October 18, 1985: Advanced Flight Technology Integrator Testing

  • Published
  • Air Force Flight Test Center

The first flight of the Advanced Flight Technology Integrator (AFTI) F-111 took place. The AFTI program was a joint Air Force/NASA effort to explore the concept of a Mission Adaptive Wing (MAW). An F-111 was equipped with a “variable camber” wing that would smoothly change its shape in response to flight control inputs, in contrast to a conventional wing broken up with separate ailerons, flaps, slats, spoilers and the like.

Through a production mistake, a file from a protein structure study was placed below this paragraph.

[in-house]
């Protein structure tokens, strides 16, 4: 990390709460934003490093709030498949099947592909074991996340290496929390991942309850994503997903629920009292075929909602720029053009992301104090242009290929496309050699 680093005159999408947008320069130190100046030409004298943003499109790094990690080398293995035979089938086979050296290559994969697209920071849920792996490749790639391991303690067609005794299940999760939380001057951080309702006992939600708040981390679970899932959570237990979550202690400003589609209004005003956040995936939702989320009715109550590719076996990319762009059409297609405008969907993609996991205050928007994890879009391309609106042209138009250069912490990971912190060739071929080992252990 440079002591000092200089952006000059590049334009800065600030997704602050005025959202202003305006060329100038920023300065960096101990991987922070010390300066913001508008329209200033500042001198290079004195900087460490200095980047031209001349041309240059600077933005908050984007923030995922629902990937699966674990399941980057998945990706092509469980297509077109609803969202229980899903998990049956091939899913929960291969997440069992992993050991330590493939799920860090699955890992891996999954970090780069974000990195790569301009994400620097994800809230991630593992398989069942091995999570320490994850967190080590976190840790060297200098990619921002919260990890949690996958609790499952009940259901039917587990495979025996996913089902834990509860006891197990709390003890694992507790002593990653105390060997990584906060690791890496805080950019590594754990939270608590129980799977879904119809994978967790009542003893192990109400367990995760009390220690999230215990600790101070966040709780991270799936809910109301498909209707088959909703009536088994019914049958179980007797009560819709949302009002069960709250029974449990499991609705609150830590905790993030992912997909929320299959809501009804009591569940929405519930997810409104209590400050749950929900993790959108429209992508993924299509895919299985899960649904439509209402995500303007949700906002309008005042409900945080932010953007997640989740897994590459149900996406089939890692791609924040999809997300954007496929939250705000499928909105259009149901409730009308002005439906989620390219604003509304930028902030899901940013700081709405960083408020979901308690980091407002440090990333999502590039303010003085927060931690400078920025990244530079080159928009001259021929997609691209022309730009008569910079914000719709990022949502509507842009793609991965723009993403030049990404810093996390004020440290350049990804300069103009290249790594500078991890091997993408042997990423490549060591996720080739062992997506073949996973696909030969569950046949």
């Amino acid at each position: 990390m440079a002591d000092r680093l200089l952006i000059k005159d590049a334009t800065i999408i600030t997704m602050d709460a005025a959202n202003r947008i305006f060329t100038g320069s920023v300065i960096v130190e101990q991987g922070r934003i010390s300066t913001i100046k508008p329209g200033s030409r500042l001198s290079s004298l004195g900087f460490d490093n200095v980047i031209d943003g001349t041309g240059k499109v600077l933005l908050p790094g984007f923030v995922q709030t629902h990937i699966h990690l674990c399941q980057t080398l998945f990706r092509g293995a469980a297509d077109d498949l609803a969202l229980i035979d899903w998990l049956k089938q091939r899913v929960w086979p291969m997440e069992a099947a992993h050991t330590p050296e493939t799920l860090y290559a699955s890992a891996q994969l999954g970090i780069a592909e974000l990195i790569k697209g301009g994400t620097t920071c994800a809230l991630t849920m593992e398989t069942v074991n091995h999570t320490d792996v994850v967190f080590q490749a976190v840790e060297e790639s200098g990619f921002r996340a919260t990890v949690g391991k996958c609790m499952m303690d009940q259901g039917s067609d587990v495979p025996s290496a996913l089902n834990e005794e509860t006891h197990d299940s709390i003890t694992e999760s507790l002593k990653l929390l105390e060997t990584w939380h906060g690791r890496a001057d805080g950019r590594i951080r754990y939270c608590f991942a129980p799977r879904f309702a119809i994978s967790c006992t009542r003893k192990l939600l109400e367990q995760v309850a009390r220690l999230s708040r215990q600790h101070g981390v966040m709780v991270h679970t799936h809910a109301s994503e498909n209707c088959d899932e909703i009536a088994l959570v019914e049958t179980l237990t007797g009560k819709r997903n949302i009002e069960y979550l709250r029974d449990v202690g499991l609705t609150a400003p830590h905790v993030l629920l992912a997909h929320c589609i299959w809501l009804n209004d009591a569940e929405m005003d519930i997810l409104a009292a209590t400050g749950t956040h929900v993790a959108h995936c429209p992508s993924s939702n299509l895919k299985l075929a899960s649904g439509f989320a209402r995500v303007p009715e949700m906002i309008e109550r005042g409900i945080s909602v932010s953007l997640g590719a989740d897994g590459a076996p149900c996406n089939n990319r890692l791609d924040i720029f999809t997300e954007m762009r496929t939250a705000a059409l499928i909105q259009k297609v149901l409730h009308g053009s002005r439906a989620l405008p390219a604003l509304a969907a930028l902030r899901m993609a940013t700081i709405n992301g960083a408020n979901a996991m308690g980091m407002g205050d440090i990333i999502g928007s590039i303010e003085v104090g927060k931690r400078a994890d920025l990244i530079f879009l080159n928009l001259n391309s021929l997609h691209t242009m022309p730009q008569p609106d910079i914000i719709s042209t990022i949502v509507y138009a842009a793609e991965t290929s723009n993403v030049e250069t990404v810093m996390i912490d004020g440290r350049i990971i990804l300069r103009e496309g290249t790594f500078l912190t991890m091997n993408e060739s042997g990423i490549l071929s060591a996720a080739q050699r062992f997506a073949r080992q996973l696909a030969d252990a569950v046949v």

A study was made of desirable advanced fighter technologies for integration into a demonstrator aircraft which would be used to evaluate combat effectiveness. The demonstrator aircraft configuration development is traced, and its physical and performance characteristics are summarized. The technologies incorporated are described and their performance characteristics and benefits are discussed and substantiated by applicable wind tunnel or manned simulation results. Key technologies include: advanced aerodynamic configuration, advanced structural concepts; integrated maneuvering nozzle, variable incidence outer wing panel, variable camber, chin fin, multi-mode digital fly-by-wire control system, integrated fire fire control system, and high acceleration crew station.

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